Beginners Guide to Budgeting

In celebration of my article in The Sun on 14th July about money saving healthy meal planning, I wanted to share a beginners guide to budgeting, some parts of my up coming book The Money Guide to Transform Your Life, available to pre-order now.

I have a whole chapter dedicated to budgeting, but wanted to share some of the key messages to help those who have been massaging me over the past 24 hours.

Times are tough, for millions of us. We need bargain healthy meal plans, we need free family days out and we need bargain treats to make us feel happy (I totally got my nails and toes done yesterday).

Budgeting is the core of money management

Let’s talk budgeting. Please do not scream out “boring”, I will make it as painless and simple for you as I possibly can . Budgeting is the core of getting in control of personal finance and understanding of your money. The first question is, are you prepared to tackle you budget in order to gain financial control and freedom?

Here is how I budget

I start with a detailed spending diary of everything that costs me any money. This will include monthly bills, PayPal payments, credit card payments, any cash transactions, any contactless payments, savings, pension contributions, business expenses. Absolutely everything.

I have found the best way to do this is to either write everything down at the end of each day in a crisp new spending diary notebook. Or to keep a list in a spreadsheet. I have tried both. Once in the habit (habits take 6 weeks to make or break!) you will go to that spending diary each day and write down your spending. Also check out Money Dashboard [aff link] for a FREE app based solution, that collates info from all your cards and accounts to help you to categorise spending.

I enjoy the mental process of writing everything down and thinking about what I have spent and why. Was it an essential, was it an emotional purchase, was it worth the money spent or a waste?

Spending Diary

The inner workings of other people’s finances aren’t often on display and yet they can be very useful. During Coronavirus Lockdown I published a weekly record of my spends which you may find useful to have a look at.

One of the most powerful ways of using a spending diary is to spot emotionally ‘down’ days and comparing this to spending. I know I have a tendency towards emotional spending, sometimes it makes me feel better, but does it? Do I really feel better after that initial buzz of buying something new that I probably already have another three versions of at home. I counted my blouses recently. I have 22. This is excessive, I must stop buying blouses.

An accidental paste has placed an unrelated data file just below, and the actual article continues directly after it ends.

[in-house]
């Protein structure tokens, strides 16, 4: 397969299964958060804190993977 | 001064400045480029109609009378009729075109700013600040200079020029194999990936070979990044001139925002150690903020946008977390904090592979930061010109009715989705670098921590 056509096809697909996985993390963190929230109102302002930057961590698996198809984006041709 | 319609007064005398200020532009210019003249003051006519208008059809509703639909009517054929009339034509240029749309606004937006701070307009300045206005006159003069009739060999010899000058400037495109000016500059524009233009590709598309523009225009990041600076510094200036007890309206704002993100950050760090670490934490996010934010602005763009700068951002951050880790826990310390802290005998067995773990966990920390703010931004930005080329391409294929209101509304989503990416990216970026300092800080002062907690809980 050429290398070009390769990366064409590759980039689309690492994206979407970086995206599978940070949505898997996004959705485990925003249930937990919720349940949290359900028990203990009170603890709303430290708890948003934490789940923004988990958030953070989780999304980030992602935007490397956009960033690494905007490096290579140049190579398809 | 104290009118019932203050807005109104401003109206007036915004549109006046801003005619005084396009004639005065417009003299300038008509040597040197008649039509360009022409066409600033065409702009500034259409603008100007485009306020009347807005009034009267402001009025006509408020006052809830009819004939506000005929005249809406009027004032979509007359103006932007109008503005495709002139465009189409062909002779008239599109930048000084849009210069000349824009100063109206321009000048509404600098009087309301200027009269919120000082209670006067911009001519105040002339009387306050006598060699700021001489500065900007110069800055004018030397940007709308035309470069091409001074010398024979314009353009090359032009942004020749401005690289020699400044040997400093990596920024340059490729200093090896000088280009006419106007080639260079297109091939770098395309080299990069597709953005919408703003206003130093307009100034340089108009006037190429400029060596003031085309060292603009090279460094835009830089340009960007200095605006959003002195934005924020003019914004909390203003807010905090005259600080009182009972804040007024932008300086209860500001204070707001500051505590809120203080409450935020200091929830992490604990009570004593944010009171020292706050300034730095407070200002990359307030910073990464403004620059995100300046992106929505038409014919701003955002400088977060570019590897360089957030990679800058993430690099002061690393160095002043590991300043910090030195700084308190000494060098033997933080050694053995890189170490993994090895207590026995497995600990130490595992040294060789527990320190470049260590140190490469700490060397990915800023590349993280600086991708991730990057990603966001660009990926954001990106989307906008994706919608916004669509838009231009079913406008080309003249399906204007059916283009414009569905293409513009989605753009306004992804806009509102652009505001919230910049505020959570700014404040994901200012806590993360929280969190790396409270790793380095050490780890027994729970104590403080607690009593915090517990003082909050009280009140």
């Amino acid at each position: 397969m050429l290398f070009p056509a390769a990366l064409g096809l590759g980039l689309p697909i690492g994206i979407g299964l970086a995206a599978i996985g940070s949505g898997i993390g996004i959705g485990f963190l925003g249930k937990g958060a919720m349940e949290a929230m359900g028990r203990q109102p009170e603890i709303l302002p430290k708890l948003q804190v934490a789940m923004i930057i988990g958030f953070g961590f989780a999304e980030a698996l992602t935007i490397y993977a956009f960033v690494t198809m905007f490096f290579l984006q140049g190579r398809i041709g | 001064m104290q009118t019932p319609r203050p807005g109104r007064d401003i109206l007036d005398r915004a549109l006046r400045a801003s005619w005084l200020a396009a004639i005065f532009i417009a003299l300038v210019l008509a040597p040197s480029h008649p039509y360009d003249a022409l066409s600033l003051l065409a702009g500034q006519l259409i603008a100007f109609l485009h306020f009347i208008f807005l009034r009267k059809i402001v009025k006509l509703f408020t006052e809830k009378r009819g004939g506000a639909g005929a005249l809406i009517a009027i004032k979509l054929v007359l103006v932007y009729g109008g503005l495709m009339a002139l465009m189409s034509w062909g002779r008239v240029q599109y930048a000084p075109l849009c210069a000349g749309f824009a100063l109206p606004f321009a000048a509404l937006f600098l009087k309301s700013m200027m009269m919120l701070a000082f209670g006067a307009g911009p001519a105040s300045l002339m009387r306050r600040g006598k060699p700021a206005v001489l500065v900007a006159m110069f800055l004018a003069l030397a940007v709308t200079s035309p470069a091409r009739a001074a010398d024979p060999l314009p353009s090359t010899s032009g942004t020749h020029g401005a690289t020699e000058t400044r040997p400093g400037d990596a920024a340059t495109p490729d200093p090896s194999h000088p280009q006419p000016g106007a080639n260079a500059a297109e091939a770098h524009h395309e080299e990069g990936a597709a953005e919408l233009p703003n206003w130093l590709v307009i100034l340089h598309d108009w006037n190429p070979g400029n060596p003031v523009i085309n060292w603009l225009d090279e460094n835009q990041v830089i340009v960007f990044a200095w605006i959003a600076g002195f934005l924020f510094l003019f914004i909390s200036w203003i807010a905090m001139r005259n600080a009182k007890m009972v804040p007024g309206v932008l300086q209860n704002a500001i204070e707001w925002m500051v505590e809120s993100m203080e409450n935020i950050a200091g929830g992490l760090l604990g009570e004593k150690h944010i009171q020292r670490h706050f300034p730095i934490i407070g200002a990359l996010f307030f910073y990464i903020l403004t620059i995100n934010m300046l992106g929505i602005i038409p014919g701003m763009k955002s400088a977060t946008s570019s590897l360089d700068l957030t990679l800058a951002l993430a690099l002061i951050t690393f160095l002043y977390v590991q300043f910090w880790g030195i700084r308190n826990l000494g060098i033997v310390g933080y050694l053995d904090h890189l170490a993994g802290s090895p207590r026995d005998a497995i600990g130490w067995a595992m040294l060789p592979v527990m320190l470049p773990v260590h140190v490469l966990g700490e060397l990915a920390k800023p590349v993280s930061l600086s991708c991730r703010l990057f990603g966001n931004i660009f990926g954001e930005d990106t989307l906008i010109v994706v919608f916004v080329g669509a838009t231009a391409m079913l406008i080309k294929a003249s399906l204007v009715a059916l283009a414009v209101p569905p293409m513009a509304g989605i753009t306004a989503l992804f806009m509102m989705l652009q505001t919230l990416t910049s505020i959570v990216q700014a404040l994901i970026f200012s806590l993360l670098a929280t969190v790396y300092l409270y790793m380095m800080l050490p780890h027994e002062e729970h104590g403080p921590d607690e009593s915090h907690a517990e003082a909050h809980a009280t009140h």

Create your own budget

Very simply put a budget compares  your income and your expenses. The first key test of any budget is –  Is my income is higher than my expenses. For most of my life my expenses were higher than my income, hence having credit card debt from the age of 18 through to 42.

Use your spending diary to create a list of your expenses.

Start with your essential, must pay bills, I include rent, mortgage, council tax, electricity/gas, water, school cost, broadband, mobile, insurances, loan payments, credit card payments, car finance, car tax, personal tax and national insurance if self-employed.

Next list your regular variable monthly living costs, including groceries, petrol, train travel, eating out, takeaways, clothes, family entertainment, personal fun money, gifts, charity donations.

The next thing to list out is more irregular cost that might hit every 2 months, every 6 months. Things like vets, dentist, contact lenses, haircuts, children’s birthdays, Christmas, school trips, car servicing, Work out how much these would cost over a year and then divide this number by 12 to get a monthly allocation.

And then list out positive movements of cash into savings for the future you, be that immediate future or further into the future when you would like to be financially free (or not working!). Including here emergency savings, holiday savings, Stocks and Shares ISA savings, children’s savings, Pension contributions and mortgage overpayments.

Then you start adding in your numbers that you can transfer over from your spending diary. I have created a simple budget tool here. No need for you recreate yourself when you can use my simple model. The spreadsheet will add up everything for you and give you a balance at the bottom of your income (money in) less your expenses (money out).

How scary was that? I know it is maybe an hour or two of work, but well worth the time and the effort. Focus on the number at the bottom of your budget. Hopefully your income exceeds your expenses, if not then go read my debt section.

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Lynn Beattie

Aka Mrs MummyPenny

Personal Finance Expert

I write about personal finance made simple, lifestyle choices that will save you time and money, as well as products and services that offer great value.

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One Response

  1. I am beginning my journey today, income and expenditure, it was quite daunting to start off with facing what I owe but im grateful it is worth it. I hope to turn this into a habit and be a successful at managing my money feom now on. Herw goes!

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